Lethbridge Herald, The (Newspaper) - May 5, 1973, Lethbridge, Alberta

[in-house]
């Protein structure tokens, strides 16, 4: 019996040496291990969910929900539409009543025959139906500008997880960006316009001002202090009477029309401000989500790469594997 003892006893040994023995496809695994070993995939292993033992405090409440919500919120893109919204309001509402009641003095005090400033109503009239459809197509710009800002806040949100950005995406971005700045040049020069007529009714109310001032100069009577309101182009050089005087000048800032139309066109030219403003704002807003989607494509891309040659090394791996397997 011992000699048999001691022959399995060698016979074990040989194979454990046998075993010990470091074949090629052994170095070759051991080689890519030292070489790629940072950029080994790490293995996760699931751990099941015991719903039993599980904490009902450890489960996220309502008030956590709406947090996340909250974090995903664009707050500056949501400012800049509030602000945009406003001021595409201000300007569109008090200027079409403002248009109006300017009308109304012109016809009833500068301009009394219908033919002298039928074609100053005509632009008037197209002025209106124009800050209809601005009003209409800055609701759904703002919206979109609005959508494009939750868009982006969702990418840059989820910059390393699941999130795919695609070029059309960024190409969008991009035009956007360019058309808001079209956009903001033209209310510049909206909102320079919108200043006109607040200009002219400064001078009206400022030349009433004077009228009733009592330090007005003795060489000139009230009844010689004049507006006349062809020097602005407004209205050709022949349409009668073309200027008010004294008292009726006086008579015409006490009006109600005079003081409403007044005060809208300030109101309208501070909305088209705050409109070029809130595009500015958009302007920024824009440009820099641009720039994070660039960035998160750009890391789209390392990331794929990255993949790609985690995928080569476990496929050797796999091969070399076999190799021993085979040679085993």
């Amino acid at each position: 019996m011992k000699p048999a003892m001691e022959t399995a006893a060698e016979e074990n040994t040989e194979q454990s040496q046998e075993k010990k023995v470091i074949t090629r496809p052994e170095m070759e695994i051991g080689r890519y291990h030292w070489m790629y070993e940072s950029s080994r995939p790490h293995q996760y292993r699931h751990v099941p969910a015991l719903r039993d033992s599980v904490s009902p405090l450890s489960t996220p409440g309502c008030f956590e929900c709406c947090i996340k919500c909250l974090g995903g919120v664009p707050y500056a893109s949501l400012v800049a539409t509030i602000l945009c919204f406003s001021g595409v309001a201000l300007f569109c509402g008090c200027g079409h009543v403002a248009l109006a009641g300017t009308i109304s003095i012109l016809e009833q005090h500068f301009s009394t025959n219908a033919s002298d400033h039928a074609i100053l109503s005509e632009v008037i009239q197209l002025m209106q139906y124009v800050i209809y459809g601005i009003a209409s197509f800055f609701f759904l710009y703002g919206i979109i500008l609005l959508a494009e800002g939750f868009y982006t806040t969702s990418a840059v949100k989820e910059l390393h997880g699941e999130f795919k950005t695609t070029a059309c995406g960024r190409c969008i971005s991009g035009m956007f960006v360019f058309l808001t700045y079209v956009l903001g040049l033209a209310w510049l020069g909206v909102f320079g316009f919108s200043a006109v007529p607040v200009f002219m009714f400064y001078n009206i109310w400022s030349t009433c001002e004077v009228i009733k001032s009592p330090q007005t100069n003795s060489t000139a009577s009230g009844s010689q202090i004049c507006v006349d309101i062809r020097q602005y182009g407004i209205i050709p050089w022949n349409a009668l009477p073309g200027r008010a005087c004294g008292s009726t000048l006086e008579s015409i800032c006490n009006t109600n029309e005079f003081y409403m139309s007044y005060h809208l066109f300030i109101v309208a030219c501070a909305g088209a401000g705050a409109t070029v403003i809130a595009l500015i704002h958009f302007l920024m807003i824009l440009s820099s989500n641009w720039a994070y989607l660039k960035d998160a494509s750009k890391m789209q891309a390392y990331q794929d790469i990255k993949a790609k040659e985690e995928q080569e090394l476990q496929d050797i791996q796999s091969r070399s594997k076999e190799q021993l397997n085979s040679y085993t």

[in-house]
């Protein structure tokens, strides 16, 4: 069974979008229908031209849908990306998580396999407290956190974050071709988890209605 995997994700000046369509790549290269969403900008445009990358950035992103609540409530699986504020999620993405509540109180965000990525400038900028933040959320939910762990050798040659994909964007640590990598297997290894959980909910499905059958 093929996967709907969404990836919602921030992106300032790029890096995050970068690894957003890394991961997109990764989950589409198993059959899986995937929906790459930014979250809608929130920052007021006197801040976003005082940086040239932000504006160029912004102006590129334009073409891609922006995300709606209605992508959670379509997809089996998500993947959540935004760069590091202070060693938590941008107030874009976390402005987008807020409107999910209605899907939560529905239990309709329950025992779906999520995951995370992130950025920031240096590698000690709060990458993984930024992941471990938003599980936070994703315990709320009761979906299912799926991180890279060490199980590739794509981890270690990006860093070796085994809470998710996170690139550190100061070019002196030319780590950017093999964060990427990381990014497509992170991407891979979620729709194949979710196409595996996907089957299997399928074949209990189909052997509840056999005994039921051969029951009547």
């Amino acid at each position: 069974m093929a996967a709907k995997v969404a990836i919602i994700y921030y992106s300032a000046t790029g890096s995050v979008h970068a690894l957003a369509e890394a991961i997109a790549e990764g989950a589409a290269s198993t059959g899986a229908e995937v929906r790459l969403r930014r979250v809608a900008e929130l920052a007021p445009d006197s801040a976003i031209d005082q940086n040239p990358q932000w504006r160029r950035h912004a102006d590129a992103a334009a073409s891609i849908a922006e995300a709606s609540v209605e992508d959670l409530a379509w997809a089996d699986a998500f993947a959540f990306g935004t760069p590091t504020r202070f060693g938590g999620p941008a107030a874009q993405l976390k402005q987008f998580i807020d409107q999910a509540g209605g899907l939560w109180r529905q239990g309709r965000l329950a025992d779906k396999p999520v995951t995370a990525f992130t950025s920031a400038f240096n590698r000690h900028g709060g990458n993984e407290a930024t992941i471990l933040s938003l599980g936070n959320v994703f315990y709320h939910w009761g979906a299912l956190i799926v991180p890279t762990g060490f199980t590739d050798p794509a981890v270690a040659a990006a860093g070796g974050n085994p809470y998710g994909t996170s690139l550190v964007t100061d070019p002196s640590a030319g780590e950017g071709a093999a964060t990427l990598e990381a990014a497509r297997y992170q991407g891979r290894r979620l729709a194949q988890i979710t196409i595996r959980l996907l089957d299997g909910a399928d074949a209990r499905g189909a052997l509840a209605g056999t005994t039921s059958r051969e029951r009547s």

Third Section The UtKbrtdge Herald Letbbridge, Alberta, Saturday, May 5, 1973 PAGES 27 TO 34 CRAIG MORGAN GRAVEL ASPHALT TOLLESTRUP SAND AND GRAVEL Construction Co. Ltd. PHONE 328-2702-327-3610 By TOM TIEDE Newspaper Enterprise Ass. KENT, Ohio As massa- cres go, the May 4. 1970 kill- ings at Kent State University were not statistically signifi- cant: Jittery national guards- men shot four students dead in a few seconds of confusion. Nonetheless, on the third anniversary of the tragedy the event has for some at- tained immortality. "It wasn't just an accident that says one student here, "it was an historic event.'' Indeed. At least six books have been written on the oc- currence, one grand jury has rendered an opinion, the FBI has filed away volumes of investigations and a Presiden- tial commission has issued a broadside. Yet for it all, his- tory in the making as it were, no final or acceptable verdict has been forthcoming. Des- pite the millions of words, the scores of eye-witnesses, the photographic evidence, Amer- icans have a more meaning- ful grasp of the Boston Mas- sacre than the Kent killings. Any schoilboy knows the Bos- tonians provoked the British street fire: nothing such is known of Kent. Answers To be sure, many have tried to provoke the answers. For the first two years after the killings, while the war in Vietnam continued, the agony over an outgrowth of that war (the Kent killings occur- red during student demon- strations over the invasion of Cambodia) was energetic and vengeful. Parents of the dead stu- dents brought suits against tne soldiers and the state, national committees busied officials with outrage. One petition drive enlisted signatures (including Kent students) who demand- ed that the President of the United Stated explain why he had not called for an end-all investigation of the matter. For it all, however, nothing happened. Everybody called everybody else names, but nothing happened. And this spring, 3S months after the deed, nothing apparently is going to happen. History The war is over, memories have faded, energies have been drained. Craig Morgan, outspoken student body presi- dent in the year after the kill- ings, is, of all things, in the Army now. Only a few stu- dents remain on campus who witnessed, or say they witnessed, the scene. Even a tree which was plant- ed to memorialize May 4 has died, perhaps from neglect. Already then, the event has become history and not much more. "It's like something that happened years and years says an 18-year- old co-ed, "everybody feels bad about it but what can we do about it There are some on cam- pus who feel strongly that nothing should be done. Many EN THUMB ENTHUSIASTS! Here's a MUST for your Library "Better Ways to Successful Gardening In Western Canada" By ISABELLE R. YOUNG and CHARLES YOUNG 326 Pages Chock Full of Useful Information A MUST for the Beginner Gardener and a Revelation for the Experienced FEATURING: plants to survive our winters dates and soi! mixtures indoors and outdoors and Cold Frames and Landscaping Gardens and Lily Ponds Plants and Gift Plants AVAILABLE AT The Letkbridge Herald FOB ONLY Or if you wish a copy sent to you, Send to cover mailing and handling. State wasn't just an incident; it was an historic Will we ever learn what really happened? administrative and faculty members wonder worriedly about prolonging the unhappy happening. Trustees have been known to believe that sagging en- rolment (which officially is blamed on natural popula- tion fluctuation) is in part the fault of a lingering reluc- tance among parents to send their children here. Dr. Glenn Olds, who became university president the year after the event, says that one result of the continuing spot- light is that the school has gotten an undeserved reputa- tion as the Berkeley of the Midwest: "We've had some difficult times financially be- cause of it.'' Small wonder, then, the cause has shrunk here. Asks one administrator: "What good does it do to drag the thing out for every last bloody Asks another: "Suppose we did have a grand jury and suppose they found the Na- tional Guard guilty, what would we do then? Hang Even many students believe the fight for a final accountability is unnecessary. One senior who was at the May 4 incident frankly says he would be worthless as a witness for anybody: "My opinion has been prejudiced by everything I've read about the killings. And actually, ex- cept for the noise and the commotion, I don't even re- member, much else. Besides, I don't remember what hap- pened May 3 or May 5 any lawyer could dismiss me on credibility." Hard core Such apathy, however, has not consumed everyone. There remains at Kent and elsewhere a hard-core sen- timent for what the adher- ents call "some kind of jus- tice. Dr. Olds, for one, says he is "absolutely baffled" at the lack of concern from Washington. He talks about "innocent kids shot down on their way to class" and sug- gests that a democracy is ill- serving if it can't address it- self to 'Ihis kind of terrible thing." Beyond this, Olds says he is personally disturbed at the failure of Richard Nixon to respond. Olds was a major campaigner for in 1988, later served the man in the United Nations. He says he has done "everything I to provoke his old pal. "Once I asked Billy Gra- ham to talk to the President. I've made repeated phone calls and sent many letters to Presidential assistant Len Garment. I have felt the President should reply one way or another to our peti- tions Olds steps short of criti- cizing Nixon: "I know he's got a lot on his plate, but I just can't understand this.'' Others still active in the May 4 movement are not so reluctant to needle the Presi- dent. Peter Davies, a New York insurance executive who has waged a one-man crus- ade for Kent State accounta- bility, says flatly that nothing of the kind will be forthcom- ing as long as Nixon is in of- fice: "Nixon declared himself right after the killings. Rath- er than wait for all the facts, he jumped the gun and com- mitted himself to a rigid posi- tion. On May 6 he issued a statement saying 'When dis- sent turns to violence it in- vites tragedy.' Well, we now DR. GLENN OLDS NOTICE OF HEARING OF LIQUOR APPLICATION The following notice is published in accordance with provisions of The Liquor Licensing Act. 1. The area comprising the Town of MILK RIVER, being all of that area within the corporate limits of the town of MILK RIVER has been designated as a local option area for the purposes of the above Act. 2. The Sixth day of June 1973, has been set as the date upon which the Board will consider applications for licenses under the above Act, unless prior to that date the Board has received a petition signed by 500 electors of the above described local option area or 10 per cent of the number of persons named on the latest lists of electors for an election of a member or members to the Legislative Assembly from the area comprising the local option area, whichever is the lesser number, requesting that the Lieutenant Governor in Council submit to a vote of the electors of the locol option area a question in respect of the class of license applied for. Dated at Edmonton, this Eightenth day of April, 1973. NOTE. Petitions requesting o plebiscite vote must be on the official petition forms which may be obtained from The Alberta Liquor Control Board, 12360 142 Street, Edmonton, T5J 2R4, together with instructions for submission of a petilion. THE LIQUOR LICENSING ACT (PART 3) (Section 90 (4) A. D. ELLIOTT Chairman The Alberta Liquor Control Board know that there were no lent students that day. But Nixon has been unable to re- verse himself. And now he's waited for so long that he reverse himself. For him, Kent State is a thing of the past" For Davies, a British im- migrant an American citizen, Kent State's massa- cre is very much of the pres- ent and futore He has written a book on the matter. due soon, which he sajs will show (as did a reported FBI report of 1370) that claims of the National Guard that their lives were endangered by stu- dents "was fabricated subse- quent to the and also (as did the 1971 Presidential Commission on National Un- rest) that the ate firing of rifles into a crowd of students and the deaths that followed were u n n e c e s ary, urw arrant- ed and inexcusable Questions his book will not call for National Guards- men to be hanged He says he doesn't care if guilty par- ties are penalized or not He insists he's interested only in what Nixon is interested: law estigation after im estiga- uon of anti-v.ar types, reli- gious children such as the Berrigan brothers, and the now faded Eippj-Yippy "con- spiracy." Davies says, it can surely ask a fen' questions the establishment mur- der of college students. So this spring, as the buds break, and the giass grows and the Kent State campus turns to thoughts of Daues. Olds, and a few oth- ers ask again for ]ust'ce in the name of four dead kids It's too late for a Grand Jury says Daues. ''What we need nov, is a Congressional investigation. I the pub- lic to know what really hap- pened at Kert. I want them to know that if it happens again the next time it could be then- sens and daughters killed." If the nation is honest and open at Kent, he adds, it can learn from its errors and perhaps prevent their reoc- curience If not. May 4 will not only continue to be his- ton, but the worst kind of historv that which is shameful and hidden." COOLING SYSTEMS Fc- Any Size Home or Building REE ESTIMATES If the nation can convene I ;E! Manufactured by McGraw-Edison 5000 BTU. 165.60 EODO B.T U. 223.20 6000 B.TU. BTU.